Thanks to the 2 Live Crew’s Nasty As I Want To Be album and all the controversy that surrounded it, hip-hop became Tipper Gore and her pet project PMRC’s, main subject of affection in the late eighties. The PMRC would eventually broaden its scope taking aim at more hip-hip artists with material they deemed offensive, further stirring the pot in the debate between censorship and freedom of speech. The PMRC applied pressure to the record industry, which led to the RIAA forcing record companies to place parental advisory stickers on the packaging, preventing retailers from selling these stickered albums to minors, and some stores (*cough* Wal-Mart) deciding not to sell them at all. While I don’t consider placing an advisory sticker on an album to inform a concerned parent that the material inside may contain inappropriate content for their kid (isn’t that the same concept as moving ratings?) as a violation of the 1st Amendment, I do believe rappers had a legitimate beef when local law enforcement begin enforcing censorship at rapper’s live shows.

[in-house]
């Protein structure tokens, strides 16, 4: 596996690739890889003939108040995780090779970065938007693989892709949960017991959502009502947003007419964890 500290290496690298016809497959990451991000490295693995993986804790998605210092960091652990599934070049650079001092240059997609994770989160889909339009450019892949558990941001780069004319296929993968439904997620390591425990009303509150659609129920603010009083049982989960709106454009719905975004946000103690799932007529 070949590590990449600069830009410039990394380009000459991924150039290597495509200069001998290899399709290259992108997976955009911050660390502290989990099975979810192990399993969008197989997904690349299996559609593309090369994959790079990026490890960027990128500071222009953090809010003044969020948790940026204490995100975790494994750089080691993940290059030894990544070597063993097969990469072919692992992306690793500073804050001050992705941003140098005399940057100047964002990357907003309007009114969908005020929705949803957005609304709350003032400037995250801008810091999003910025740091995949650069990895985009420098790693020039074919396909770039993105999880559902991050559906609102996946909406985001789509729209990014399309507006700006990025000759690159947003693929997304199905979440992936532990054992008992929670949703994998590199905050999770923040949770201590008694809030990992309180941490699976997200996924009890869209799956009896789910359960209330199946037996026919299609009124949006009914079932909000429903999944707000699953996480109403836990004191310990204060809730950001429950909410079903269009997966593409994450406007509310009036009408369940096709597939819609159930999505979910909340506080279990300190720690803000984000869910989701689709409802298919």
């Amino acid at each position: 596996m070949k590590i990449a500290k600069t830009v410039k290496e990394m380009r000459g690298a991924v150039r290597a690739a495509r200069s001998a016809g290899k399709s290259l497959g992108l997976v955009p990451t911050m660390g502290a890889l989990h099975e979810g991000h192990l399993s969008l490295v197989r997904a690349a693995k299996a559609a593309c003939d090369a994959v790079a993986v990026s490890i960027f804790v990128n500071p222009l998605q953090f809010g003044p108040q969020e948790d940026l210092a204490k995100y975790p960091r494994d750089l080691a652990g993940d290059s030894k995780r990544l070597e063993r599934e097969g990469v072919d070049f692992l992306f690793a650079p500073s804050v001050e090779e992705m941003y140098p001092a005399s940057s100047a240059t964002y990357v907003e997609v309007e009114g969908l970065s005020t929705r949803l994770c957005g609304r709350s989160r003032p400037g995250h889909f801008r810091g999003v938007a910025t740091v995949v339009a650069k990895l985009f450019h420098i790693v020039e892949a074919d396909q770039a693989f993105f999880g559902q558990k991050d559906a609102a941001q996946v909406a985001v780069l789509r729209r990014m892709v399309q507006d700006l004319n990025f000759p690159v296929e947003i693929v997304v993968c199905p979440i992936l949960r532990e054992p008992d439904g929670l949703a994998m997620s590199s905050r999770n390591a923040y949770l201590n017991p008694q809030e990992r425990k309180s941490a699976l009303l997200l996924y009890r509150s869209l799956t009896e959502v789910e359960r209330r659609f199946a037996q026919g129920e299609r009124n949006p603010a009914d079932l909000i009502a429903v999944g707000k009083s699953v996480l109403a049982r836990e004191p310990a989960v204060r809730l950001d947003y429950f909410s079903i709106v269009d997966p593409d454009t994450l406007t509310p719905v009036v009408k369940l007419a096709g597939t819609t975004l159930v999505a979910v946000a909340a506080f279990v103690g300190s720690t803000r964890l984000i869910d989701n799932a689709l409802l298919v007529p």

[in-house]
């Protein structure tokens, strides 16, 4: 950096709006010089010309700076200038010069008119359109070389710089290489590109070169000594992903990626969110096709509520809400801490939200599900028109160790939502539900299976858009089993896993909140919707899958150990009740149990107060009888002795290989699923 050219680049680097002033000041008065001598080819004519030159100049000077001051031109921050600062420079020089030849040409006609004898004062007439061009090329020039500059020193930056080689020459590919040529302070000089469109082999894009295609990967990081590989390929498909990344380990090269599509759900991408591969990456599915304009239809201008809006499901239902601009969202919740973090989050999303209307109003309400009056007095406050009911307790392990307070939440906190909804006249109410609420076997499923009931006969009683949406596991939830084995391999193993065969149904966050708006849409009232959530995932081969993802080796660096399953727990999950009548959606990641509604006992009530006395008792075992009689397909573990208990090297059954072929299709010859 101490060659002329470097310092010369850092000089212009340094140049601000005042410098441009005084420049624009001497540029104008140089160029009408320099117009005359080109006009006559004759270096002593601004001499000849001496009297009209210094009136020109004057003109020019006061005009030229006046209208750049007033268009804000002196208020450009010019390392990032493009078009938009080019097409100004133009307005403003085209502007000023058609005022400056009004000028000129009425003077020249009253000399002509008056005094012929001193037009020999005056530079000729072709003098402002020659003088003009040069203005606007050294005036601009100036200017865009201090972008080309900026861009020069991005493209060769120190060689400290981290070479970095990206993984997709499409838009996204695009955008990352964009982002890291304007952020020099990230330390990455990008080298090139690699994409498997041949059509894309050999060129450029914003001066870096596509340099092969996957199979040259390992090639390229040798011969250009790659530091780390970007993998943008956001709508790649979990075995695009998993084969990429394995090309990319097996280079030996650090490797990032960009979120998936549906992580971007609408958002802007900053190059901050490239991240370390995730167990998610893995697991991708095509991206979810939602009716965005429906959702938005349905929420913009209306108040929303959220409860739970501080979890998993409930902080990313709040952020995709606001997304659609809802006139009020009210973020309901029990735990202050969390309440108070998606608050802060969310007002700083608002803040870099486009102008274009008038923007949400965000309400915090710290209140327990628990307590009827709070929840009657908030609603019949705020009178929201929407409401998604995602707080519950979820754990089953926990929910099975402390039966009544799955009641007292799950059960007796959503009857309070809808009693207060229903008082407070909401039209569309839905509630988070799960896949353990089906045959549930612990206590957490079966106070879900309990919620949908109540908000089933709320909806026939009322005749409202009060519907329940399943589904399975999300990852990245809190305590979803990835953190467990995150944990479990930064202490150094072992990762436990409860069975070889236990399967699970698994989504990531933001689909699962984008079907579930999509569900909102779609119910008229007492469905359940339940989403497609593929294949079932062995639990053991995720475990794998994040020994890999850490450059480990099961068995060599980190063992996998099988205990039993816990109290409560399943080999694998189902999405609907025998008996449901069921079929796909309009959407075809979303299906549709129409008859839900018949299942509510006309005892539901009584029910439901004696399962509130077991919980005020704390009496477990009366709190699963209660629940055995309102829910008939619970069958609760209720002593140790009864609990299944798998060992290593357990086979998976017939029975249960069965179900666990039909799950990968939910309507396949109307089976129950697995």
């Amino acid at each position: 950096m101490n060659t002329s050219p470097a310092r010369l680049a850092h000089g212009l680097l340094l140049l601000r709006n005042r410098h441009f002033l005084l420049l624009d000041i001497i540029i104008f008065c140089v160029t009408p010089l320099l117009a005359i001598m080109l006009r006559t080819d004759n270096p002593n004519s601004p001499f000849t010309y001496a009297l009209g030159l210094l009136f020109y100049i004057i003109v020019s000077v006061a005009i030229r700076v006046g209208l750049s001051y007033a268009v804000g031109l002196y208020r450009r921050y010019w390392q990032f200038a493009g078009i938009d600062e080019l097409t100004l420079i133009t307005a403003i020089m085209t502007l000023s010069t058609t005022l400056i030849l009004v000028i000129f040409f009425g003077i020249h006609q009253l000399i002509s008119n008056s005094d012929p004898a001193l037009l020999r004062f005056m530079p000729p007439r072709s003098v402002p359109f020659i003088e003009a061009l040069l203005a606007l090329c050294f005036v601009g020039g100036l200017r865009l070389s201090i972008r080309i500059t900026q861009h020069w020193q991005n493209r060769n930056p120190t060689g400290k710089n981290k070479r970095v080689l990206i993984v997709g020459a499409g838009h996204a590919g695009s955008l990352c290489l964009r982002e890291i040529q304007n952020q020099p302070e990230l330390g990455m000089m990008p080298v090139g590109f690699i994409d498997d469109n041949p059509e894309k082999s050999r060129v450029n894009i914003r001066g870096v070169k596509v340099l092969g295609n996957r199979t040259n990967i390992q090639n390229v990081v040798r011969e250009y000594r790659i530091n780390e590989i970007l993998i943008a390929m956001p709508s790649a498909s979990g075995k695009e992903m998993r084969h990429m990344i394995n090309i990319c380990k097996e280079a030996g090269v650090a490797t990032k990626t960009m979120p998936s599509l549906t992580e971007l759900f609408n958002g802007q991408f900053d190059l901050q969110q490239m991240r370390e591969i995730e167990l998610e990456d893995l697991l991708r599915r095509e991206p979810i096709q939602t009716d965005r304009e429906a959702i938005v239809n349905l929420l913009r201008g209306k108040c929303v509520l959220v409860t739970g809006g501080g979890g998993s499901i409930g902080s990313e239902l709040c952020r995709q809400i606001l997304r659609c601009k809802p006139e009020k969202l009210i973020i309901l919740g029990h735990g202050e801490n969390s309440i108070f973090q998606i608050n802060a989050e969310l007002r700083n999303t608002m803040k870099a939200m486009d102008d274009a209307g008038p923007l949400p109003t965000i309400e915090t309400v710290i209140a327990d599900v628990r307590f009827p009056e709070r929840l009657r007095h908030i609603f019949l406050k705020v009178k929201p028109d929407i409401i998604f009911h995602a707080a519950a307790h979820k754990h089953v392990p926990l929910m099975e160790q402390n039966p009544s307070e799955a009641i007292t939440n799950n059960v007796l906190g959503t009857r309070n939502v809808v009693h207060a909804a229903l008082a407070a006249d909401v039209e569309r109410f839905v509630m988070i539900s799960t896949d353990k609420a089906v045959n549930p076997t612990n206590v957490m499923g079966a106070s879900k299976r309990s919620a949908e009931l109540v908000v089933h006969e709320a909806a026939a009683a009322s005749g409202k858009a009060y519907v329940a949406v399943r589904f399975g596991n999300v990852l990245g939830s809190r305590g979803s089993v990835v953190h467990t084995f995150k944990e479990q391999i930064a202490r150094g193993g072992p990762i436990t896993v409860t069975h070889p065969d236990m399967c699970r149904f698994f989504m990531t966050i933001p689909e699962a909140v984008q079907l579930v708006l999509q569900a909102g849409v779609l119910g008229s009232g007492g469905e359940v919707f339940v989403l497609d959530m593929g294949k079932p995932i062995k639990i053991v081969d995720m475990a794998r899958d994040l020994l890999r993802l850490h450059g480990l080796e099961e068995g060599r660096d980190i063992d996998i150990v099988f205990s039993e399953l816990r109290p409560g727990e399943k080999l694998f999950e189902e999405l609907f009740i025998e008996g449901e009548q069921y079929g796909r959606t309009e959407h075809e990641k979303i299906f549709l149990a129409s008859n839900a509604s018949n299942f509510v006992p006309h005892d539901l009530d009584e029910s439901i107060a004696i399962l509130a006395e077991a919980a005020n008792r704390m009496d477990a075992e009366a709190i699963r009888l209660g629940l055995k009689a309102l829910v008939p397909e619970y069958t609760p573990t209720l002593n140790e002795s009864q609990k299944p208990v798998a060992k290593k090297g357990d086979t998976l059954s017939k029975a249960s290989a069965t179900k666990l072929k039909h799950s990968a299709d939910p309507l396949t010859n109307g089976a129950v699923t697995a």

Ice-T was one of many rappers effected by locally imposed censorship. Before a show in Columbus, GA, Tracy was warned he would be arrested if he used profanity during his show. This episode and all the controversy would lead to Ice-T’ titling his third release (at least a portion of it) The Iceberg/Freedom Of Speech… Just Watch What You Say (which is way to long of a title, so from here on out I’ll refer to it simply as The Iceberg). The Iceberg would go on to receive decent reviews from critics and be the third consecutive Ice-T release to reach gold status or above (which is really impressive when you consider the limited airplay Tracy got back in the day).
Unlike his first two albums, there’s no Darlene Ortiz gracing the cover art with her beauty, bikini, and curves. Yep, things have already gotten off to a bad start.
Shut Up, Be Happy – Over a dark guitar sample a voice interrupts your normally scheduled program to inform the American public that all their constitutional rights have been revoked and the country is now under Marshall law. The voice then gives a list of can and cannots (including only being able to take drugs administered by your supervisor? that was kind of weird and random to hear). At least it does set the tone for the albums over all concept.
The Iceberg – This is the only song on the album not produced by Afrika Islam. Johnny Rivers gets credit for this James Brown sampled instrumental, which is barely decent. What starts out sounding like a song for Ice-T to reintroduce himself and, break the ice (rimshot), turns into Tracy sharing random tales about his crew’s sexapades, which kind of sounds gay. This was a hot mess.